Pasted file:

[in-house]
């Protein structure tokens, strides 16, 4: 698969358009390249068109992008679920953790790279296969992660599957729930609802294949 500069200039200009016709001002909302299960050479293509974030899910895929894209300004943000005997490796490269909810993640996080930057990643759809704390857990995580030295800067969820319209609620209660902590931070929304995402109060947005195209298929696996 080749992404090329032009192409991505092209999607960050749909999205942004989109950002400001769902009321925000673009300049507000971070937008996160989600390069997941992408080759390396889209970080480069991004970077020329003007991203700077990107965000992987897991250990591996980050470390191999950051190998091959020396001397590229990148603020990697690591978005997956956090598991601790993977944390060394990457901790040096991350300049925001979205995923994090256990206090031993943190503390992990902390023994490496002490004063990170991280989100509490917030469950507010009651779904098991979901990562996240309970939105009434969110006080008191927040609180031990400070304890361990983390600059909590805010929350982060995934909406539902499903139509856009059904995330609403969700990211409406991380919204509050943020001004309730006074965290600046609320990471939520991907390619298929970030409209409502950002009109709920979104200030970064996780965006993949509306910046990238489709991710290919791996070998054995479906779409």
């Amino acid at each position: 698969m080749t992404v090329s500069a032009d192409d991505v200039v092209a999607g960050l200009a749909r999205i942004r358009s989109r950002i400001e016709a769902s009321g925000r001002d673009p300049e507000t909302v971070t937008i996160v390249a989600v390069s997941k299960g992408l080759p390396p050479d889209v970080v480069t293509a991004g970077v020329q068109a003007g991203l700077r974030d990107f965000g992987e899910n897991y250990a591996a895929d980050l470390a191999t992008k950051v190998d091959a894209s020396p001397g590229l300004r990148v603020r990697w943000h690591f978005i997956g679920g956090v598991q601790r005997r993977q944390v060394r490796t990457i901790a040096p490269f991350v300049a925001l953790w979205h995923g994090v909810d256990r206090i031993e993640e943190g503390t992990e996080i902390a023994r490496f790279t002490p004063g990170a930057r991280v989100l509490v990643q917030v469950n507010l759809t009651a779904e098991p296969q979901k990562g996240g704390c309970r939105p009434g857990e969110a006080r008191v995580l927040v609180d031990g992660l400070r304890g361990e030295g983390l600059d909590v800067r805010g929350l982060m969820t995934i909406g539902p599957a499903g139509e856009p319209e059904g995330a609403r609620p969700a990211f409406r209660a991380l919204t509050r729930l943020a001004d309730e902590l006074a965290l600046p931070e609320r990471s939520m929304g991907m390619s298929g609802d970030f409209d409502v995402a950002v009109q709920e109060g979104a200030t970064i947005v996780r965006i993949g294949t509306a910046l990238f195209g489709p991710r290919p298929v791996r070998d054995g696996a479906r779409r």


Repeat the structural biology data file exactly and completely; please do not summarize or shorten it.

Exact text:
[in-house]
């Protein structure tokens, strides 16, 4: 698969358009390249068109992008679920953790790279296969992660599957729930609802294949 500069200039200009016709001002909302299960050479293509974030899910895929894209300004943000005997490796490269909810993640996080930057990643759809704390857990995580030295800067969820319209609620209660902590931070929304995402109060947005195209298929696996 080749992404090329032009192409991505092209999607960050749909999205942004989109950002400001769902009321925000673009300049507000971070937008996160989600390069997941992408080759390396889209970080480069991004970077020329003007991203700077990107965000992987897991250990591996980050470390191999950051190998091959020396001397590229990148603020990697690591978005997956956090598991601790993977944390060394990457901790040096991350300049925001979205995923994090256990206090031993943190503390992990902390023994490496002490004063990170991280989100509490917030469950507010009651779904098991979901990562996240309970939105009434969110006080008191927040609180031990400070304890361990983390600059909590805010929350982060995934909406539902499903139509856009059904995330609403969700990211409406991380919204509050943020001004309730006074965290600046609320990471939520991907390619298929970030409209409502950002009109709920979104200030970064996780965006993949509306910046990238489709991710290919791996070998054995479906779409």
């Amino acid at each position: 698969m080749t992404v090329s500069a032009d192409d991505v200039v092209a999607g960050l200009a749909r999205i942004r358009s989109r950002i400001e016709a769902s009321g925000r001002d673009p300049e507000t909302v971070t937008i996160v390249a989600v390069s997941k299960g992408l080759p390396p050479d889209v970080v480069t293509a991004g970077v020329q068109a003007g991203l700077r974030d990107f965000g992987e899910n897991y250990a591996a895929d980050l470390a191999t992008k950051v190998d091959a894209s020396p001397g590229l300004r990148v603020r990697w943000h690591f978005i997956g679920g956090v598991q601790r005997r993977q944390v060394r490796t990457i901790a040096p490269f991350v300049a925001l953790w979205h995923g994090v909810d256990r206090i031993e993640e943190g503390t992990e996080i902390a023994r490496f790279t002490p004063g990170a930057r991280v989100l509490v990643q917030v469950n507010l759809t009651a779904e098991p296969q979901k990562g996240g704390c309970r939105p009434g857990e969110a006080r008191v995580l927040v609180d031990g992660l400070r304890g361990e030295g983390l600059d909590v800067r805010g929350l982060m969820t995934i909406g539902p599957a499903g139509e856009p319209e059904g995330a609403r609620p969700a990211f409406r209660a991380l919204t509050r729930l943020a001004d309730e902590l006074a965290l600046p931070e609320r990471s939520m929304g991907m390619s298929g609802d970030f409209d409502v995402a950002v009109q709920e109060g979104a200030t970064i947005v996780r965006i993949g294949t509306a910046l990238f195209g489709p991710r290919p298929v791996r070998d054995g696996a479906r779409r």